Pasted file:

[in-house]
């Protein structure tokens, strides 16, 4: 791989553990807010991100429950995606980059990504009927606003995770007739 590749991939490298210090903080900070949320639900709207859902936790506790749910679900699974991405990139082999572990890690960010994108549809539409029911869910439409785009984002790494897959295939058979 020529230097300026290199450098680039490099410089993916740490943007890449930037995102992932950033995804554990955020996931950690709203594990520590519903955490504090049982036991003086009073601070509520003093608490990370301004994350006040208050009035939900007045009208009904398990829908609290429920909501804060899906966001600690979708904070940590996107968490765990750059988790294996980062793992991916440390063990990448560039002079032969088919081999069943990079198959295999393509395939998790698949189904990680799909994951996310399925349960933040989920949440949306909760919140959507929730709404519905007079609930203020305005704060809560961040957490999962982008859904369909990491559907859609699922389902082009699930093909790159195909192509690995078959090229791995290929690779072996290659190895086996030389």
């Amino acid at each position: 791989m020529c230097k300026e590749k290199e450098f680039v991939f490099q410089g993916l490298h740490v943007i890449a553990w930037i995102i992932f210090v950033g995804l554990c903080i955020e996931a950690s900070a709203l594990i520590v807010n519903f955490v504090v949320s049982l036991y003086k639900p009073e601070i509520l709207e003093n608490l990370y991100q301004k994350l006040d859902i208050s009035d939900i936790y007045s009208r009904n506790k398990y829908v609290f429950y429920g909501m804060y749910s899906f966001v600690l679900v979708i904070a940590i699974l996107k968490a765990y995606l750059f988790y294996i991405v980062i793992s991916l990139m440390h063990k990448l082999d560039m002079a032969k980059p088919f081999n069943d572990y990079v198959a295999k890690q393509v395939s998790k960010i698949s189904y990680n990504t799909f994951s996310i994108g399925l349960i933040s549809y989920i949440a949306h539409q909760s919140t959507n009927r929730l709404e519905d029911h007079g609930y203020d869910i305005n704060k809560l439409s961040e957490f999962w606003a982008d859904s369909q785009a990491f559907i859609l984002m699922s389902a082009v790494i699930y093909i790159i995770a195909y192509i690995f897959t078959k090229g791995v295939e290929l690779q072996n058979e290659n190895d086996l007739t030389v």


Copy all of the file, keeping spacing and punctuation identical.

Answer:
[in-house]
């Protein structure tokens, strides 16, 4: 791989553990807010991100429950995606980059990504009927606003995770007739 590749991939490298210090903080900070949320639900709207859902936790506790749910679900699974991405990139082999572990890690960010994108549809539409029911869910439409785009984002790494897959295939058979 020529230097300026290199450098680039490099410089993916740490943007890449930037995102992932950033995804554990955020996931950690709203594990520590519903955490504090049982036991003086009073601070509520003093608490990370301004994350006040208050009035939900007045009208009904398990829908609290429920909501804060899906966001600690979708904070940590996107968490765990750059988790294996980062793992991916440390063990990448560039002079032969088919081999069943990079198959295999393509395939998790698949189904990680799909994951996310399925349960933040989920949440949306909760919140959507929730709404519905007079609930203020305005704060809560961040957490999962982008859904369909990491559907859609699922389902082009699930093909790159195909192509690995078959090229791995290929690779072996290659190895086996030389």
């Amino acid at each position: 791989m020529c230097k300026e590749k290199e450098f680039v991939f490099q410089g993916l490298h740490v943007i890449a553990w930037i995102i992932f210090v950033g995804l554990c903080i955020e996931a950690s900070a709203l594990i520590v807010n519903f955490v504090v949320s049982l036991y003086k639900p009073e601070i509520l709207e003093n608490l990370y991100q301004k994350l006040d859902i208050s009035d939900i936790y007045s009208r009904n506790k398990y829908v609290f429950y429920g909501m804060y749910s899906f966001v600690l679900v979708i904070a940590i699974l996107k968490a765990y995606l750059f988790y294996i991405v980062i793992s991916l990139m440390h063990k990448l082999d560039m002079a032969k980059p088919f081999n069943d572990y990079v198959a295999k890690q393509v395939s998790k960010i698949s189904y990680n990504t799909f994951s996310i994108g399925l349960i933040s549809y989920i949440a949306h539409q909760s919140t959507n009927r929730l709404e519905d029911h007079g609930y203020d869910i305005n704060k809560l439409s961040e957490f999962w606003a982008d859904s369909q785009a990491f559907i859609l984002m699922s389902a082009v790494i699930y093909i790159i995770a195909y192509i690995f897959t078959k090229g791995v295939e290929l690779q072996n058979e290659n190895d086996l007739t030389v």